Cardiopulmonary resuscitation (CPR) is one of the essential lifesaving skills for any professional to have. People who work in the service industry, whether in security services, the hospitality or restaurant industry, or as members of a hotel staff, are strongly encouraged to have a basic knowledge of CPR techniques so they may assist any member of the public in the event of a cardiac arrest. Emergency situations happen every day, and it’s imperative to have the knowledge and confidence required to save lives with CPR.
A cardiac arrest victim can die within eight minutes if they don’t receive CPR because their major organs, including the brain, do not receive oxygen when the heart stops. This urgency makes performing CPR a vital part of saving someone’s life when they collapse from cardiac arrest. CPR manually pumps the blood, allowing it to continue to carry oxygen to the organs until emergency medical services can take over. Bystander CPR saves lives in those first critical minutes after cardiac arrest occurs, where stepping in and taking action can be the difference between the victim’s life and death.
The Basic CPR Technique:
Before beginning CPR, there are a few checkpoints to complete:
- Assess if the environment is safe. If the setting is unsafe, the person who is performing CPR should move the victim to a more secure environment whenever it’s possible to do so.
- Check to see if the victim is responsive by tapping their shoulder and asking loudly, “Are you ok?” Check their neck or wrist to detect a pulse. If the victim has a pulse, do not perform chest compressions and proceed directly to rescue breathing (see below). If there is no response and the victim does not have a pulse, begin CPR.
- Someone nearby call 911 and get the victim into a position where they are lying on their back. If you are alone, call 911 yourself and place the call on speakerphone so you have your hands free to perform CPR.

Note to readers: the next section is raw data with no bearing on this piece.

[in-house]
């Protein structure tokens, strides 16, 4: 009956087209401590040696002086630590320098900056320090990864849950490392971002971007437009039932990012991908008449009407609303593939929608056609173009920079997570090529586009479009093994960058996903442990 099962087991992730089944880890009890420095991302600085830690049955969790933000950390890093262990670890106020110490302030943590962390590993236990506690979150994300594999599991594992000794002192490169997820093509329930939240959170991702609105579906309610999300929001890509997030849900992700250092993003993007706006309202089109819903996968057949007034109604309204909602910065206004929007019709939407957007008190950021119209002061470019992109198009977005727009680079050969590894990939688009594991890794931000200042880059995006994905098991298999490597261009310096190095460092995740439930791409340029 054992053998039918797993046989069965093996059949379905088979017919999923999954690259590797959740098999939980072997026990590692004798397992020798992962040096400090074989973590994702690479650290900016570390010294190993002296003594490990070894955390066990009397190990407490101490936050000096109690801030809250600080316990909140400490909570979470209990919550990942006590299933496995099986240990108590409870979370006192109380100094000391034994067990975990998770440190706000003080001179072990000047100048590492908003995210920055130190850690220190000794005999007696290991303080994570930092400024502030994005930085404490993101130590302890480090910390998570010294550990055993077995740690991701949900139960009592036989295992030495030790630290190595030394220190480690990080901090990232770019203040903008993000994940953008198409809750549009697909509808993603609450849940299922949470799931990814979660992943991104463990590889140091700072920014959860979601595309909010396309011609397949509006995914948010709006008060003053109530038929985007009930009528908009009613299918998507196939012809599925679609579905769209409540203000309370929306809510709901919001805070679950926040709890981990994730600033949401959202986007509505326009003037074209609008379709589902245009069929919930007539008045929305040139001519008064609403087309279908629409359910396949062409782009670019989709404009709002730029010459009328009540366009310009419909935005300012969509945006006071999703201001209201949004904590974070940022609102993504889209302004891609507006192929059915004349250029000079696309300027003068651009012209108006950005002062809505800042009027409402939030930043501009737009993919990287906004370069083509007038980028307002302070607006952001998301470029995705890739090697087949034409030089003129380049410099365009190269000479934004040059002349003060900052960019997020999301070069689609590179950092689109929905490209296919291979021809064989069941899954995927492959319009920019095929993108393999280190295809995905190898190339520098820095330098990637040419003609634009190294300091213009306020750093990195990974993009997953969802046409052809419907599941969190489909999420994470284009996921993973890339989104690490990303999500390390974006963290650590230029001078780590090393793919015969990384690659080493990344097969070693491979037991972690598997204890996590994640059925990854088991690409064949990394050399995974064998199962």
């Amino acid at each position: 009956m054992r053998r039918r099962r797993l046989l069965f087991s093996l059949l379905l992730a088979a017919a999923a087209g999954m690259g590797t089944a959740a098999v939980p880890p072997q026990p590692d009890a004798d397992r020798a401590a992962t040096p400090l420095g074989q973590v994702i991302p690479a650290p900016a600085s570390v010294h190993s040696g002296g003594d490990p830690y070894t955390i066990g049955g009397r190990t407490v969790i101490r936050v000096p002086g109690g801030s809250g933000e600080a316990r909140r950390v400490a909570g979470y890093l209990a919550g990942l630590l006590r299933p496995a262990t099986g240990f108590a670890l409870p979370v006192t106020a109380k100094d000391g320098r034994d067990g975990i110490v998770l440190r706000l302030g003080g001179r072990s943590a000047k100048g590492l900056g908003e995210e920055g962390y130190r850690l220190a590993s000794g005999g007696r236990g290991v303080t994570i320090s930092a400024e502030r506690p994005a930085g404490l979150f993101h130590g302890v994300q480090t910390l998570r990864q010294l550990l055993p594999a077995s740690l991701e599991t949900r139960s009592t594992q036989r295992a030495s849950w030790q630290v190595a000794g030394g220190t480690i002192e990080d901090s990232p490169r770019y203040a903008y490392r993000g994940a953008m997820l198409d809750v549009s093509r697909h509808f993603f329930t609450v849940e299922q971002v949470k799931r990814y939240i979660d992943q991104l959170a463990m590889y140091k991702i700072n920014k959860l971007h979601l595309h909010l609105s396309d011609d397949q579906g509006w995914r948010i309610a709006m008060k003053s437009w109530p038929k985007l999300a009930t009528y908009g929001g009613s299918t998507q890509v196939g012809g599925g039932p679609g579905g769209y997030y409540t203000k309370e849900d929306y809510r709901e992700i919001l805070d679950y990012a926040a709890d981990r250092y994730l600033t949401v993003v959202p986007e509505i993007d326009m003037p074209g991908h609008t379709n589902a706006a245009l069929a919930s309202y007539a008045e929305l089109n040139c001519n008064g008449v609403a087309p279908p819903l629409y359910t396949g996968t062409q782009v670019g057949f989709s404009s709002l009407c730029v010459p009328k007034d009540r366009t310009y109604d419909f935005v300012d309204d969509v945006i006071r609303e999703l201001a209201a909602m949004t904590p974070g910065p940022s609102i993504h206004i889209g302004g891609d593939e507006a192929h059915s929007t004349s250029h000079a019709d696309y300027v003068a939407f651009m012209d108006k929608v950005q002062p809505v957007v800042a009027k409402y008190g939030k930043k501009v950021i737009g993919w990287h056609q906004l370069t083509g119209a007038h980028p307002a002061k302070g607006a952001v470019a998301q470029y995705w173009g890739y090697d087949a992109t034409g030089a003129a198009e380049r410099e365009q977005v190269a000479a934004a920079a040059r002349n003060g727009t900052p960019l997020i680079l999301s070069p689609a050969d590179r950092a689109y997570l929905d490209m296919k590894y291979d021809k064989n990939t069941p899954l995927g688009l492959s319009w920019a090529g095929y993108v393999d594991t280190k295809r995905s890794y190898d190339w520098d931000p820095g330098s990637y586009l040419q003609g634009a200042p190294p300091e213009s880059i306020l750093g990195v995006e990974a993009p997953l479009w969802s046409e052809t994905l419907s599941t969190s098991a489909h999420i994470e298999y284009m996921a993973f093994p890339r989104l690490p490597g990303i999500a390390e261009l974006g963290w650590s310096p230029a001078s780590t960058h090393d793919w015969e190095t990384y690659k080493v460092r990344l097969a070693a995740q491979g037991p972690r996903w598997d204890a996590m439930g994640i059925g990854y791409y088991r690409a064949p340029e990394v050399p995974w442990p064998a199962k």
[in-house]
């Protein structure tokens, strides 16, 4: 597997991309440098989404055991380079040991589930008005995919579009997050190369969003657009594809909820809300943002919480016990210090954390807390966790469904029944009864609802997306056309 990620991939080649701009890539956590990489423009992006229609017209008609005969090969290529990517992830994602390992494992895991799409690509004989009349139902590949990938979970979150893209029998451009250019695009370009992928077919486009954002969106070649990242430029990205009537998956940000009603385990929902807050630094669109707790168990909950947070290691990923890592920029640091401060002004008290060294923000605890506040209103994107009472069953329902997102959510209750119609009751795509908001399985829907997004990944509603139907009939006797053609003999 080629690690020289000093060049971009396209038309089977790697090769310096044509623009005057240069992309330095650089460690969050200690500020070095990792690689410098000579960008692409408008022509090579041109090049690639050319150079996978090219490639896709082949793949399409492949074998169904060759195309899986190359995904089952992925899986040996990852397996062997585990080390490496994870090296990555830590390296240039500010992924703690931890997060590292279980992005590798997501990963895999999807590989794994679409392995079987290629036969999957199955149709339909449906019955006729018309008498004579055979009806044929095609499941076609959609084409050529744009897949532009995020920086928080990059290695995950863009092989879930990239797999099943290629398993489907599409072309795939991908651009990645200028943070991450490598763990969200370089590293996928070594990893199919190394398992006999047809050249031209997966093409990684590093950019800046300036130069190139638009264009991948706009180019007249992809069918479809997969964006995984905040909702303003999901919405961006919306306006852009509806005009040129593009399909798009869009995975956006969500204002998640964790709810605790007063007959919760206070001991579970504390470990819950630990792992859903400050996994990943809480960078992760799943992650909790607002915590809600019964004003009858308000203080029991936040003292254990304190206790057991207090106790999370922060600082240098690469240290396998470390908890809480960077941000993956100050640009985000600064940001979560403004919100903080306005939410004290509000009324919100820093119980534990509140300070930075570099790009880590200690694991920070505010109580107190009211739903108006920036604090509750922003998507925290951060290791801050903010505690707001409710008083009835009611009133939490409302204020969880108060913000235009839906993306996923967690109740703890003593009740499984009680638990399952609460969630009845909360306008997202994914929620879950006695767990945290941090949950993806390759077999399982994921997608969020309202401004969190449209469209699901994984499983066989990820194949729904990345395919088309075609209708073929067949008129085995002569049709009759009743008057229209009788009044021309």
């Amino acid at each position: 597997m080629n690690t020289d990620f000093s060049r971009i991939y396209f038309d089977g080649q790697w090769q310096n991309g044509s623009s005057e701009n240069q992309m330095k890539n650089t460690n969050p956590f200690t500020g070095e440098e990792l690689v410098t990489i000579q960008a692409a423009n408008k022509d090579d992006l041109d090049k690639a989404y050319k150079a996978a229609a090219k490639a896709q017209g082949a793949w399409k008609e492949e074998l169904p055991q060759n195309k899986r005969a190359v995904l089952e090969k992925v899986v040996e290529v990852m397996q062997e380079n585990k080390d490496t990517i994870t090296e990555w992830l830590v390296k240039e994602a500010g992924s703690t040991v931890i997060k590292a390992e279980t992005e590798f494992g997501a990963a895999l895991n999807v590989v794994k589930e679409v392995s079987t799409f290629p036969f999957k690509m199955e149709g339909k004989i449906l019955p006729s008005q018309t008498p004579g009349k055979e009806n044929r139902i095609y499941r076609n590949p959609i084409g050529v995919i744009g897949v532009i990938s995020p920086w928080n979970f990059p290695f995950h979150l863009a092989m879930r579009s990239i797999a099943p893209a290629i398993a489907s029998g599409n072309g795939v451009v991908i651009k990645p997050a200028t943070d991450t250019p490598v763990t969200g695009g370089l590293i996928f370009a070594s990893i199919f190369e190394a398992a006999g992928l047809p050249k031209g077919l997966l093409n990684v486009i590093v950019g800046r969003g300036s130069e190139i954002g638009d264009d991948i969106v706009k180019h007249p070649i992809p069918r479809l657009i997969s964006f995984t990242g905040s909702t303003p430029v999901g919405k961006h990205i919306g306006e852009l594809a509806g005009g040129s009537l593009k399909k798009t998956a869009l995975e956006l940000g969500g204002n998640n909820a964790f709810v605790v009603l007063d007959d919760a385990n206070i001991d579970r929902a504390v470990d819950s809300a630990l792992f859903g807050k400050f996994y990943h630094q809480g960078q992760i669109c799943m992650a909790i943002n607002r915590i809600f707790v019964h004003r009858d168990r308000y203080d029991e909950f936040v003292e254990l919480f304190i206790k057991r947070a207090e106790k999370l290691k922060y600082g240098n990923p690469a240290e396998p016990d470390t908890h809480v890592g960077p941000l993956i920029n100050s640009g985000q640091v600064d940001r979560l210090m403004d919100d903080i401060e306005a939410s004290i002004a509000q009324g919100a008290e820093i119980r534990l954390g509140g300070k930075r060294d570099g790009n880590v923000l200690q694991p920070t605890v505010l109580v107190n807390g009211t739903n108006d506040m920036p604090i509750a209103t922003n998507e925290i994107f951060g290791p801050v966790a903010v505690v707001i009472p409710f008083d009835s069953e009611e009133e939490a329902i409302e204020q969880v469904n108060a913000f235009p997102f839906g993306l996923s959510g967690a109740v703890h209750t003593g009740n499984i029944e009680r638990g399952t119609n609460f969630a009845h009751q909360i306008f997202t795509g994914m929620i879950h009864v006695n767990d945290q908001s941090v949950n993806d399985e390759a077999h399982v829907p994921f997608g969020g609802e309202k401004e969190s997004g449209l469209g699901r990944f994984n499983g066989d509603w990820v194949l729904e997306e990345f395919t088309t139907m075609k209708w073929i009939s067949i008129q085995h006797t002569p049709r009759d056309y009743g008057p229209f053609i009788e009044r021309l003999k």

The American Heart Association (AHA) outlines two types of CPR:
- Hands-only CPR
- Conventional CPR – which includes rescue breathing.
Both types are effective, and it’s important to remember that any attempt at CPR is better than not performing it at all. If an individual has not received formal CPR training, the AHA recommends that they use hands-only CPR. If they are CPR certified, it is recommended to use CPR combined with rescue breathing where necessary.
The AHA suggests that individuals who are performing CPR follow the acronym CAB:
- C – Compressions – Continue to circulate blood
CPR consists of rapid chest compressions, where an individual places one hand on top the other, at the center of the victim’s chest. Standing or kneeling over the victim, with the arms straight, the administrator should use their body weight to press down about two inches into the victim’s chest with each compression, which should be performed at 100 – 120 beats per minute. If an individual is not CPR certified, they should continue administering chest compressions, stopping only when an EMS member takes over. (If they are CPR certified, they should continue with the ‘A’ and ‘B’ steps.)
- A – Airways – Clear the airways
After an individual has performed 30 chest compressions, they should check the victim’s airway. Check the airway by placing a hand on the victim’s forehead to tilt the head back and tilting the chin upwards. The rescuing individual should check to see if the victim is breathing by listening for breath sounds or seeing the rise and fall of the chest, waiting no more than 10 seconds. If the victim is breathing but is unconscious from a heart attack, the CPR administrator should continue chest compressions.
- B – Breathing – Perform rescue breathing
When the victim does not display any signs of breathing, the rescuing individual should pinch the victim’s nostrils shut with and cover the victim’s mouth with their own. They will then give two rescue breaths, lasting one second each, and watching to see if the chest rises after each breath. If the chest does rise, the individual should give a second breath and resume chest compressions to ensure that blood continues to circulate to the organs now that breathing has been restored.